- An RMT communicates about pain and pressure during treatment and modifies treatment as necessary in response to verbal or non-verbal indications of pain or discomfort from the patient.
- Before the delivery of a subsequent treatment, an RMT renews consent if appropriate.
- If renewal of consent is not necessary before the delivery of a subsequent treatment, an RMT reminds the patient to ask questions about the treatment at any time, or to end the treatment at any time if the patient feels uncomfortable.
- An RMT renews consent when the treatment approach changes for any reason, and revises the treatment plan or creates a new one.
- During delivery of a subsequent treatment, an RMT asks about the patient’s reaction to the previous treatment.
- An RMT documents the patient’s consent, both initial and ongoing, or refusal to consent in the health care record for that patient. This is done in accordance with the guidance set out in the application to practice section of this standard.
- An RMT understands and follows the legal requirements set out in the Consent Act and the Infants Act.
- When the patient is 19 years of age or older, an RMT determines the patient’s capacity to give consent in accordance with the Consent Act. If necessary, an RMT will identify the individual who is authorized and able to make health care decisions on the patient’s behalf (the substitute decision-maker). This is done in accordance with the guidance set out in the application to practice section of this standard.
- When the patient is under 19 years of age, an RMT determines whether the patient can consent to the patient’s own treatment. If necessary, the RMT identifies the parent(s) or legal guardian(s) who may consent on the patient’s behalf. This is done in accordance with the guidance set out in the application to practice section of this standard.
Appendix – Defined Terms
Substitute decision-maker: A person who is authorized to make health care decisions on another person’s behalf as one of the following:
- a “temporary substitute decision-maker” under section 16 of the Consent Act;
- a “committee” under section 1 of the Patients Property Act; or
- a representative who, under a representation agreement, is authorized to make the particular health care decision.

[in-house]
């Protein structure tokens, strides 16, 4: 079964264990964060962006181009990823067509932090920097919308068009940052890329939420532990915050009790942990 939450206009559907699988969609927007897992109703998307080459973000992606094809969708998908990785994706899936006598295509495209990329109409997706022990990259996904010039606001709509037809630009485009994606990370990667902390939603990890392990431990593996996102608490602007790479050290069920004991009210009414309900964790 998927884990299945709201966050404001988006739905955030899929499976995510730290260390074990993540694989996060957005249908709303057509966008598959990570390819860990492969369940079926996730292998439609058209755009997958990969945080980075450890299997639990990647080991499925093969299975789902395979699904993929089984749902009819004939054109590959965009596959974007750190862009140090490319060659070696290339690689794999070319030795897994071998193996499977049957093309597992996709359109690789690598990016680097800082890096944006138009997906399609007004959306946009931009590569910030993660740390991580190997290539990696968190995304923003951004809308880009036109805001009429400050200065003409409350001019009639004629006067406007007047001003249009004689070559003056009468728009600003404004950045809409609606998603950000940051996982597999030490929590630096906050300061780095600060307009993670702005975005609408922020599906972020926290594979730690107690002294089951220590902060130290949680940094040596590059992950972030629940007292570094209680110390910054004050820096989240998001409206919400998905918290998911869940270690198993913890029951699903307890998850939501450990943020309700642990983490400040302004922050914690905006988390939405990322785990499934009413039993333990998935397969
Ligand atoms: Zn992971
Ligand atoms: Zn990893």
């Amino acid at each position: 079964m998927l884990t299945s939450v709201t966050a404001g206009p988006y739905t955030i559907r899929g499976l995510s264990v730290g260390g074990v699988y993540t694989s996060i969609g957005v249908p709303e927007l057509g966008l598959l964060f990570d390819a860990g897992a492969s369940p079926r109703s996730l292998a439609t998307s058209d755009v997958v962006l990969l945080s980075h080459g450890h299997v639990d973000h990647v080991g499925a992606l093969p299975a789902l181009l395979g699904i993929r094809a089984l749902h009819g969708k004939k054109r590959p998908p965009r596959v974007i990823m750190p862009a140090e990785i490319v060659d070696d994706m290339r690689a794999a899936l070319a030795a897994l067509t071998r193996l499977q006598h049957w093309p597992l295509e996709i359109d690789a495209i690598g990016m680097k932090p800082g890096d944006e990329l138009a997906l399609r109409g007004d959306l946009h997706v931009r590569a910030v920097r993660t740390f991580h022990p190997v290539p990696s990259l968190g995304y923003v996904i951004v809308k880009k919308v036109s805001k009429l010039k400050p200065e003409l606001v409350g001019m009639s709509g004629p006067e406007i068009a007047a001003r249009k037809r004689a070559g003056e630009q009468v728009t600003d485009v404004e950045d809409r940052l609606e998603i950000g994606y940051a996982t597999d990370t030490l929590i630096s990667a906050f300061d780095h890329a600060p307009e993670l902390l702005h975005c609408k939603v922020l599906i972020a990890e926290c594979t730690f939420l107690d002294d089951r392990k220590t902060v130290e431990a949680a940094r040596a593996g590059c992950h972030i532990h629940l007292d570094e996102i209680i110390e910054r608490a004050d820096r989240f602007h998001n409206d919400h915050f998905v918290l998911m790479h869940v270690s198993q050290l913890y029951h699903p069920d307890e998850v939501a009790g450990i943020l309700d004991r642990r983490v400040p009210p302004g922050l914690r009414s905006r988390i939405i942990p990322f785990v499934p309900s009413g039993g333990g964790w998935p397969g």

Application to Practice
Determining Capacity to Give Consent
Section 16 of this standard requires an RMT to determine the patient’s capacity to give consent in accordance with the Consent Act, where the patient is 19 years of age or older.
The RMT must presume that the patient is capable of giving, refusing, or revoking consent to health care unless there is a reason to believe otherwise.
A patient is seen to be capable of giving consent if the patient is able to:
- understand the information that is relevant to making a decision about the proposed care, including how the information applies to the patient’s situation; and
- appreciate the reasonably foreseeable consequences of a decision or lack of decision.
Some strategies to apply during the process of determining capacity include:
- remembering that incapacity in one legal area does not necessarily imply incapacity in another;
- assessing capacity more than once to accommodate fluctuations in the person’s cognitive abilities; and
- considering whether to seek assistance from the patient’s family or the patient’s general physician.
Obtaining Consent from Minors
Section 17 of this standard requires an RMT to determine whether a patient under 19 years of age is able to consent to the patient’s own treatment under the Infants Act, as a mature minor.
The RMT must understand the legal requirements for determining if a minor patient is able to give consent to the minor’s own health care and know who may give consent if the minor cannot.
A mature minor’s consent is sufficient if the RMT is satisfied that the minor understands the nature, consequences, and reasonably foreseeable benefits and risks of the proposed health care.
However, it is still the responsibility of the RMT to make reasonable efforts to ensure that the treatment serves the minor patient’s best interests. The RMT cannot obtain valid consent unless the treatment serves the minor patient’s best interests.
When determining whether the minor is capable of consenting to the minor’s own health care, the RMT should:
- the age and maturity of the minor;
- the nature of the proposed massage therapy and the area of the body where the proposed treatment would be delivered;
- the condition or impairment for which massage therapy is proposed;
- discuss (with the minor):
- the condition or impairment for which massage therapy is proposed;
- the areas of body where the proposed massage therapy would be delivered, whether it would be necessary to remove clothing, and explain how the minor would be draped during the treatment;
- the nature, the anticipated positive effects of the proposed treatment, and any anticipated negative effects that may be associated with the proposed treatment;
- the therapeutic rationale for the proposed treatment approach;
- alternatives to the proposed treatment approach;
- ask open-ended questions to determine the minor’s level of understanding;
- give the minor time to think over the information provided;
- invite questions; and
- consider whether the proposed massage therapy serves the minor’s best interests.
The RMT must then assess whether the minor has understood the discussion, whether the minor is capable of providing consent, and whether the proposed massage therapy serves the minor’s best interests.